Opinion, p. 14. The Court went on to explain that the Bankruptcy Code’s priority scheme “constitutes a basic underpinning of business bankruptcy law.” Ordinarily a dismissal restores the parties to the status quo. While 11 U.S.C. Sec. 349(b) states that the Court may order otherwise for cause, this is not carte blance to ignore the Code’s system of priorities. Rather, it exists to “give courts the flexibility to “make the appropriate orders to protect rights acquired in reliance on the bankruptcy case.”
The Court distinguished several precedents raised by the Respondents. In discussing Judge Harlin Hale’s decision in In re Buffet Partners, LP
, 2014 WL 3735804 (Bankr. N.D. Tex. 2014), the Court noted that no party with an economic interest had objected. I wrote about the Buffet Partners
. Thus, a structured dismissal is still possible absent objection.
The Court also noted that there were other instances in which bending the Code’s priority scheme would work for the common good and would be permissible.
We recognize that Iridium is not the only case in which a court has approved interim distributions that violate ordinary priority rules. But in such instances one can generally find significant Code-related objectives that the priority-violating distributions serve. Courts, for example,have approved “first-day” wage orders that allow payment of employees’ prepetition wages, “critical vendor” orders that allow payment of essential suppliers’ prepetition invoices, and “roll-ups” that allow lenders who continue financing the debtor to be paid first on their prepetition claims. In doing so, these courts have usually found that the distributions at issue would “enable a successful reorganization and make even the disfavored creditors better off.” By way of contrast, in a structured dismissal like the one ordered below, the priority-violating distribution is attached to a final disposition; it does not preserve the debtor as a going concern; it does not make the disfavored creditors better off; it does not promote the possibility of a confirmable plan; it does not help to restore the status quo ante; and it does not protect reliance interests. In short, we cannot find in the violation of ordinary priority rules that occurred here any significant offsetting bankruptcy-related justification. (internal citations omitted).
Opinion, pp. 18-19. Thus, the court is not shutting the door on common practices in chapter 11 cases. Indeed, by referencing critical vendor orders, the Court may have implicitly expanded what is permissible.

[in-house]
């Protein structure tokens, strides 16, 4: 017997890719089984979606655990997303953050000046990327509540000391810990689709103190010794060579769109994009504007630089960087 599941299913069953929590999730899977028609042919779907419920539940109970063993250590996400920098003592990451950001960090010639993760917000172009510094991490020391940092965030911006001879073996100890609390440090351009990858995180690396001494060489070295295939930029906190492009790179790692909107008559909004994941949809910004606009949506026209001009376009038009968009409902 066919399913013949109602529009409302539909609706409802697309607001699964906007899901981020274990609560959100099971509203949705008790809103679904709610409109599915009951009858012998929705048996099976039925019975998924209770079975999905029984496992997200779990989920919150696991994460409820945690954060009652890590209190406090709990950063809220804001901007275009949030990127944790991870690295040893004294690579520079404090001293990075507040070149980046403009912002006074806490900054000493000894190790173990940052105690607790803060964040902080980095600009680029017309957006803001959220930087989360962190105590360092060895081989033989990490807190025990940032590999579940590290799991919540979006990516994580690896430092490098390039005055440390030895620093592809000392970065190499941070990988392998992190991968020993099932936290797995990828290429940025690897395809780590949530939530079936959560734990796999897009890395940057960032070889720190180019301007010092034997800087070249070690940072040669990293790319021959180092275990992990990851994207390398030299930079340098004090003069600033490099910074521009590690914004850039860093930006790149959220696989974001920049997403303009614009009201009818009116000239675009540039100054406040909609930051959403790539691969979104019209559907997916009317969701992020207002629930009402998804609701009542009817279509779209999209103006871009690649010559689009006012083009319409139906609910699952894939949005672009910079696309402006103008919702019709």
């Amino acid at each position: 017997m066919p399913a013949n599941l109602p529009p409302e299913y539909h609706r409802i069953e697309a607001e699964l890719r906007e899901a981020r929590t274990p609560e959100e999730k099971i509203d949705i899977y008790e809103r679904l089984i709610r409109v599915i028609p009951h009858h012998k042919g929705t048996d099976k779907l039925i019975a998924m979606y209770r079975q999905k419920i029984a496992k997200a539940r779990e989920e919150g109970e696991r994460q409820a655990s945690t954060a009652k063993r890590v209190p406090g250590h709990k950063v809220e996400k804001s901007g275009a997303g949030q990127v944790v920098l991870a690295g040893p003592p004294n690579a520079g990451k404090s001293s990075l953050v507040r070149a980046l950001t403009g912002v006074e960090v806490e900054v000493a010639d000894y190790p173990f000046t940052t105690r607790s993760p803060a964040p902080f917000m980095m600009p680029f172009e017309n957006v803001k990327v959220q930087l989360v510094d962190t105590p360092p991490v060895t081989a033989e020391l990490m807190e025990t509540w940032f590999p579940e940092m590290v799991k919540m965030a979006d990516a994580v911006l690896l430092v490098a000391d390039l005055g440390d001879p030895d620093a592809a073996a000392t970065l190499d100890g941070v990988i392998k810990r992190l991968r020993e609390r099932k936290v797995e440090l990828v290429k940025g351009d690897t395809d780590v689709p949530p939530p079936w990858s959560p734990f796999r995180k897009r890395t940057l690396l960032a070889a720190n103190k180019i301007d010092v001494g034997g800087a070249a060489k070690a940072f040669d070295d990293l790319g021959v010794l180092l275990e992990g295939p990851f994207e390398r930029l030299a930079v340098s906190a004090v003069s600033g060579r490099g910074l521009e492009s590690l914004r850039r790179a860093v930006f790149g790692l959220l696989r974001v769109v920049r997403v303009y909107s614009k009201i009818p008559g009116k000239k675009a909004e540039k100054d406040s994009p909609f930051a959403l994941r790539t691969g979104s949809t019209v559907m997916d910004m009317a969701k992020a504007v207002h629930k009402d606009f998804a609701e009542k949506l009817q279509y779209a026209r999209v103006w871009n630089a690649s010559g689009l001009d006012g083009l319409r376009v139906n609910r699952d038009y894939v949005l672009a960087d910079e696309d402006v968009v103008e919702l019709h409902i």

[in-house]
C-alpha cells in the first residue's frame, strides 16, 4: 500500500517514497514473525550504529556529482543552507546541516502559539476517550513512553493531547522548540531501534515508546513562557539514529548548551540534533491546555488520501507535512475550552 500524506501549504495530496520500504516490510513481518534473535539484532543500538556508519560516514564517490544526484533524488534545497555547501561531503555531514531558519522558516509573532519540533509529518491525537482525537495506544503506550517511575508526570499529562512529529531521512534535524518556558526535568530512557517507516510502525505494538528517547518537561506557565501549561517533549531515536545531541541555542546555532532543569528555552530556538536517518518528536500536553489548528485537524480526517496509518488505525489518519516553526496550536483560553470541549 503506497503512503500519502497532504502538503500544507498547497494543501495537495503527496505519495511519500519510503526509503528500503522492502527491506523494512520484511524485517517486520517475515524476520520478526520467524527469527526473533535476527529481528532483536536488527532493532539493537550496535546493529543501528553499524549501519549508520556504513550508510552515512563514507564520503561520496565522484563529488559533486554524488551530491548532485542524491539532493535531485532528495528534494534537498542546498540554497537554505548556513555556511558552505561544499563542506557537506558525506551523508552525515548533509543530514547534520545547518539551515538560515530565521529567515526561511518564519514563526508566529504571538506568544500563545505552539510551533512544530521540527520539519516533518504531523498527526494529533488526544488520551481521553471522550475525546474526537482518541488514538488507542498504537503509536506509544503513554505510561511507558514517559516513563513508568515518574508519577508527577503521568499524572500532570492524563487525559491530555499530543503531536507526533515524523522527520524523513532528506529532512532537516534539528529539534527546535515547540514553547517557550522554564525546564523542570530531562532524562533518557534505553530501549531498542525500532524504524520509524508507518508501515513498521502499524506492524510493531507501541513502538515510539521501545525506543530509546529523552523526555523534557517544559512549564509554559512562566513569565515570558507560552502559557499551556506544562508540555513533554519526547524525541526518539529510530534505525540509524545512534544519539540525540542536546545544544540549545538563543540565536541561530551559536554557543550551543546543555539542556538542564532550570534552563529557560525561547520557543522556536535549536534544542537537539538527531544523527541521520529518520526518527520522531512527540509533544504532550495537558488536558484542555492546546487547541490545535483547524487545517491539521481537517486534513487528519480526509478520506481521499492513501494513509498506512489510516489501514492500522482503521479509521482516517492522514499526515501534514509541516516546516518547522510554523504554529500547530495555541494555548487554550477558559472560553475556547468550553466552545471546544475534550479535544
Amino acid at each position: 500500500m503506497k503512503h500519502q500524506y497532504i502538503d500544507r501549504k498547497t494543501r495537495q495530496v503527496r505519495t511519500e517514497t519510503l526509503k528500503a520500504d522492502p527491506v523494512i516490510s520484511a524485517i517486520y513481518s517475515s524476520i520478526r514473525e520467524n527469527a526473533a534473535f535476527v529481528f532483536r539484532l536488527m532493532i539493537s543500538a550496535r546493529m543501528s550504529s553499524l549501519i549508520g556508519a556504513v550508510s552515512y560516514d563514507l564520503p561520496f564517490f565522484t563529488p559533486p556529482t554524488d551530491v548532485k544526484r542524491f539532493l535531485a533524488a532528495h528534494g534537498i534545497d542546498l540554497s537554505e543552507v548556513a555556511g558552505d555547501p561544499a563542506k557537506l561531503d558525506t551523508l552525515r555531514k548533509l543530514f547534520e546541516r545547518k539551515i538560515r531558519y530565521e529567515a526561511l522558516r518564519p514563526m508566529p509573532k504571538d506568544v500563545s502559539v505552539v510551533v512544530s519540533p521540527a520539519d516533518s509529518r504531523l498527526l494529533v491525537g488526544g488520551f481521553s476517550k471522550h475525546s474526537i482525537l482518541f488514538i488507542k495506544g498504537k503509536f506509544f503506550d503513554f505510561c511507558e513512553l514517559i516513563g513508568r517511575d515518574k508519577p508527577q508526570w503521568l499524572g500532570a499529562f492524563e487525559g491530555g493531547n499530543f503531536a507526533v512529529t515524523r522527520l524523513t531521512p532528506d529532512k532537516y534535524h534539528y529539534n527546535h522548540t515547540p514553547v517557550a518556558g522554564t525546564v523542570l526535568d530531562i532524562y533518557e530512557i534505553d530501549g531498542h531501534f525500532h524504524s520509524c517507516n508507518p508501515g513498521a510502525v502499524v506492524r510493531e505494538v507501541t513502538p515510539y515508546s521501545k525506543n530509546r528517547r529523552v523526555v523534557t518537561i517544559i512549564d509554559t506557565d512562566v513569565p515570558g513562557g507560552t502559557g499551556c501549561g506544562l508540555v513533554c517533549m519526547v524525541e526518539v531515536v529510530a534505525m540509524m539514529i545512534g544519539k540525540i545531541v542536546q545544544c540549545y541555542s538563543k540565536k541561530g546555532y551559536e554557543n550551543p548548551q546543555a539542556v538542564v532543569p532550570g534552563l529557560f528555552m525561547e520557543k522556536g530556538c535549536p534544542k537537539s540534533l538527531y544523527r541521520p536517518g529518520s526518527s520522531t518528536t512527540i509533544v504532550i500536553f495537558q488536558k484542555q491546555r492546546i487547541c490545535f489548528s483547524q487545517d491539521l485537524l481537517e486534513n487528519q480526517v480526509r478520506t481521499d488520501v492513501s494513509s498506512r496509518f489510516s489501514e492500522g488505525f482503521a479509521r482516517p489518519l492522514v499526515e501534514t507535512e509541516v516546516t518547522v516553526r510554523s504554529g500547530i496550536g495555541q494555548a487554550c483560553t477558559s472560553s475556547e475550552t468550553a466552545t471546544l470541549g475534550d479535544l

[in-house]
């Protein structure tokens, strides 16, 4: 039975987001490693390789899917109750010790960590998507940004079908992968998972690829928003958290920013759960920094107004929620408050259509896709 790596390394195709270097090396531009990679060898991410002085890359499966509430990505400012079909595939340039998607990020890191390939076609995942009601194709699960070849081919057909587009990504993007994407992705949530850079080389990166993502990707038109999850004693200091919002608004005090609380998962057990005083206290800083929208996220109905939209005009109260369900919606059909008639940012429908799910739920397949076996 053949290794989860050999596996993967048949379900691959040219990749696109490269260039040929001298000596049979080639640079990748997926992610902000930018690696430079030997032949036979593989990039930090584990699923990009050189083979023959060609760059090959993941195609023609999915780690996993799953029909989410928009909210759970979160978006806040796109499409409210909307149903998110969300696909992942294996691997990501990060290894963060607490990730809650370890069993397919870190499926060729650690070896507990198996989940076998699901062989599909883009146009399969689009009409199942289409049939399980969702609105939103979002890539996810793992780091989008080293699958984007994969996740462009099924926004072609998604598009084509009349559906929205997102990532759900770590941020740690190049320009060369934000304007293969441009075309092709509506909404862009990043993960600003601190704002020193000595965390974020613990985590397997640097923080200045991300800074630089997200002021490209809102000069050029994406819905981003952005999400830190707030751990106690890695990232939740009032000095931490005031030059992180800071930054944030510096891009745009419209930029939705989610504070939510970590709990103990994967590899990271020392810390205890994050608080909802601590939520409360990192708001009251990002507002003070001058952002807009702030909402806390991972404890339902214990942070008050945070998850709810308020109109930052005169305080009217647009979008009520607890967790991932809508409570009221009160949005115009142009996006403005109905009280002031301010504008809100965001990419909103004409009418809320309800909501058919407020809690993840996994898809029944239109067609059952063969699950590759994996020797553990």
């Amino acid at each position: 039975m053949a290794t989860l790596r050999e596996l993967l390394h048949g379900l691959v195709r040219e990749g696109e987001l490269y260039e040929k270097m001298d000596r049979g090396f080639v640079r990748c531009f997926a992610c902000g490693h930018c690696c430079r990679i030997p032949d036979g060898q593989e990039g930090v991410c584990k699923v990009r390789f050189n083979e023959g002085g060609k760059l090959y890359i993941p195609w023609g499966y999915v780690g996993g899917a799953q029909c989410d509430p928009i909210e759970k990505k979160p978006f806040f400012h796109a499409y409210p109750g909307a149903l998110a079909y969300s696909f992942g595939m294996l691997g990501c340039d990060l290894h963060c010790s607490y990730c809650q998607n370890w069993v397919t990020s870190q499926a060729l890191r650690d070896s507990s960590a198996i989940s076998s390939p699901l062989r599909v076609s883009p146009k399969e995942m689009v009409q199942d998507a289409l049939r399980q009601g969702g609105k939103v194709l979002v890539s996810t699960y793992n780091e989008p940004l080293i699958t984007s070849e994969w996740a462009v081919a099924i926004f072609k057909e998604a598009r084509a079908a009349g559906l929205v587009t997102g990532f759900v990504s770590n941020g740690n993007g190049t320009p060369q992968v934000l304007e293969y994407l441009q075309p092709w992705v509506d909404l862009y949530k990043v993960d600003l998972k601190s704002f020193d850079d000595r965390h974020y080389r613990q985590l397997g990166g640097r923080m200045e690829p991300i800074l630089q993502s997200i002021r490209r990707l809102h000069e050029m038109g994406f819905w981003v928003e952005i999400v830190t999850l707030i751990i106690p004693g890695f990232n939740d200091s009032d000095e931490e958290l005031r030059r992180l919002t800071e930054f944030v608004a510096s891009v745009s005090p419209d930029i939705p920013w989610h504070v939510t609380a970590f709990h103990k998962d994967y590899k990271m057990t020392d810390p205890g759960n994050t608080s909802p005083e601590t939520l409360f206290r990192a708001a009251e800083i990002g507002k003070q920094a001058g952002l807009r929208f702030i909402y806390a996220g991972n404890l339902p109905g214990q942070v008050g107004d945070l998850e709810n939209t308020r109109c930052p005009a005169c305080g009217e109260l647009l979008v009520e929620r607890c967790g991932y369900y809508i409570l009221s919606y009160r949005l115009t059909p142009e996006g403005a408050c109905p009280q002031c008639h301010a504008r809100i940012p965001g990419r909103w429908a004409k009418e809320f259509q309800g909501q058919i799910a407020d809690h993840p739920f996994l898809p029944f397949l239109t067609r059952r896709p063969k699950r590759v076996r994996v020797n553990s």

Instead, the Court found that the structured dismissal here was more like a sub rosa plan under In re Braniff Airways, Inc., 700 F. 2d 935, 940 (5th Cir. 1983) in that it worked a final resolution of creditors’ claims.
Justice Thomas, joined by Justice Alito cried foul. They pointed out that the Court had granted cert to answer the question of “whether a bankruptcy court may authorize the distribution of settlement proceeds in a manner that violates the statutory priority scheme.” However, the issue that the Petitioners actually briefed was “whether a Chapter 11 case may be terminated by a ‘structured dismissal’ that distributes estate property in violation of the Bankruptcy Code’s priority scheme.”
While the change in wording may appear slight, Justice Thomas argued that there was a circuit split on the broader question of settlements that violated the priority scheme but not as to structured dismissals. As a result, he wrote:
Today, the Court answers a novel and important question of bankruptcy law. Unfortunately, it does so without the benefit of any reasoned opinions on the dispositive issue from the courts of appeals (apart from the Court of Appeals’ opinion in this case) and with briefing on that issue from only one of the parties. That is because, having persuaded us to grant certiorari on one question, petitioners chose to argue a different question on the merits. In light of that switch, I would dismiss the writ of certiorari as improvidently granted.
Dissenting Opinion, p. 1.
What Does It Mean?
The case seems to have three main take-aways:
- A structured dismissal which allocates property outside of the statutory priority scheme over the objection of a dissenting creditor may not be allowed.
- The priorities probably can be bypassed if no party objects.
- Interim actions which bend the priority scheme may be allowed so long as they are not a final resolution and advance a purpose under the Code.
Supreme Court Rules That Structured Dismissals Must Follow Priority Scheme